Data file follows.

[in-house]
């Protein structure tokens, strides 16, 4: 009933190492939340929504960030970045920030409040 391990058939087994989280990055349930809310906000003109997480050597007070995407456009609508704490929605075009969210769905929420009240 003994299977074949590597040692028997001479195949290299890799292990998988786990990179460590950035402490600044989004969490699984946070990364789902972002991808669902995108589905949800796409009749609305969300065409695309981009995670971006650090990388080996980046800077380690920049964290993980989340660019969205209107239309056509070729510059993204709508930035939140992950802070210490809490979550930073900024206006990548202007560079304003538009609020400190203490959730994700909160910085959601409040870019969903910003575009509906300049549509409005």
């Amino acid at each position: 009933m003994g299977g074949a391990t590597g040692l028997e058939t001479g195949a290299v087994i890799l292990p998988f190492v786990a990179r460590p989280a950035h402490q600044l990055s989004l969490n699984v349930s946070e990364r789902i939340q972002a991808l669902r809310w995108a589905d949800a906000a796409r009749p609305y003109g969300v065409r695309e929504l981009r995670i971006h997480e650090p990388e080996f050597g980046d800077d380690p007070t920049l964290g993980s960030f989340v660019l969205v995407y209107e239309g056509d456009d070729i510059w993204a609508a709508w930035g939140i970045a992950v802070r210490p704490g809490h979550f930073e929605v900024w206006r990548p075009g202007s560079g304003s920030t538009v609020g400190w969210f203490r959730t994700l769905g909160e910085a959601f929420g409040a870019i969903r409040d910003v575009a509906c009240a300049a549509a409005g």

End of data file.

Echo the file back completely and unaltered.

[in-house]
């Protein structure tokens, strides 16, 4: 009933190492939340929504960030970045920030409040 391990058939087994989280990055349930809310906000003109997480050597007070995407456009609508704490929605075009969210769905929420009240 003994299977074949590597040692028997001479195949290299890799292990998988786990990179460590950035402490600044989004969490699984946070990364789902972002991808669902995108589905949800796409009749609305969300065409695309981009995670971006650090990388080996980046800077380690920049964290993980989340660019969205209107239309056509070729510059993204709508930035939140992950802070210490809490979550930073900024206006990548202007560079304003538009609020400190203490959730994700909160910085959601409040870019969903910003575009509906300049549509409005």
């Amino acid at each position: 009933m003994g299977g074949a391990t590597g040692l028997e058939t001479g195949a290299v087994i890799l292990p998988f190492v786990a990179r460590p989280a950035h402490q600044l990055s989004l969490n699984v349930s946070e990364r789902i939340q972002a991808l669902r809310w995108a589905d949800a906000a796409r009749p609305y003109g969300v065409r695309e929504l981009r995670i971006h997480e650090p990388e080996f050597g980046d800077d380690p007070t920049l964290g993980s960030f989340v660019l969205v995407y209107e239309g056509d456009d070729i510059w993204a609508a709508w930035g939140i970045a992950v802070r210490p704490g809490h979550f930073e929605v900024w206006r990548p075009g202007s560079g304003s920030t538009v609020g400190w969210f203490r959730t994700l769905g909160e910085a959601f929420g409040a870019i969903r409040d910003v575009a509906c009240a300049a549509a409005g």